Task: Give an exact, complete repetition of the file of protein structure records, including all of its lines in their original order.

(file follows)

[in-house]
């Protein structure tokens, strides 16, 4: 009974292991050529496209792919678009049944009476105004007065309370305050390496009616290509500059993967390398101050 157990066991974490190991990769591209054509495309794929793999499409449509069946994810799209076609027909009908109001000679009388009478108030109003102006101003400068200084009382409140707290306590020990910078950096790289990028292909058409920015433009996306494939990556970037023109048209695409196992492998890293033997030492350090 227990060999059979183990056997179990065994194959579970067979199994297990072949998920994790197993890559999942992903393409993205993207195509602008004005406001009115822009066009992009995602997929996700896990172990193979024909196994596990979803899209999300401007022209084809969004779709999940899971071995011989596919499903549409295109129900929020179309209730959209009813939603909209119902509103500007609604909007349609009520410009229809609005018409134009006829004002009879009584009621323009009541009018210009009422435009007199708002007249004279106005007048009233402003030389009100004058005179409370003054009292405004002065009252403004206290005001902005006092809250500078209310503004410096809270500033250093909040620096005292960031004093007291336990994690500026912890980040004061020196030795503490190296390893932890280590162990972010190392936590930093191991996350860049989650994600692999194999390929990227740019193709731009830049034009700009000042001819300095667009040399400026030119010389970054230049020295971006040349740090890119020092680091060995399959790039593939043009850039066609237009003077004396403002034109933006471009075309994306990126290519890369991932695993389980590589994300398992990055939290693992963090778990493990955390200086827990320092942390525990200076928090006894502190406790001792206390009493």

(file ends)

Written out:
[in-house]
């Protein structure tokens, strides 16, 4: 009974292991050529496209792919678009049944009476105004007065309370305050390496009616290509500059993967390398101050 157990066991974490190991990769591209054509495309794929793999499409449509069946994810799209076609027909009908109001000679009388009478108030109003102006101003400068200084009382409140707290306590020990910078950096790289990028292909058409920015433009996306494939990556970037023109048209695409196992492998890293033997030492350090 227990060999059979183990056997179990065994194959579970067979199994297990072949998920994790197993890559999942992903393409993205993207195509602008004005406001009115822009066009992009995602997929996700896990172990193979024909196994596990979803899209999300401007022209084809969004779709999940899971071995011989596919499903549409295109129900929020179309209730959209009813939603909209119902509103500007609604909007349609009520410009229809609005018409134009006829004002009879009584009621323009009541009018210009009422435009007199708002007249004279106005007048009233402003030389009100004058005179409370003054009292405004002065009252403004206290005001902005006092809250500078209310503004410096809270500033250093909040620096005292960031004093007291336990994690500026912890980040004061020196030795503490190296390893932890280590162990972010190392936590930093191991996350860049989650994600692999194999390929990227740019193709731009830049034009700009000042001819300095667009040399400026030119010389970054230049020295971006040349740090890119020092680091060995399959790039593939043009850039066609237009003077004396403002034109933006471009075309994306990126290519890369991932695993389980590589994300398992990055939290693992963090778990493990955390200086827990320092942390525990200076928090006894502190406790001792206390009493």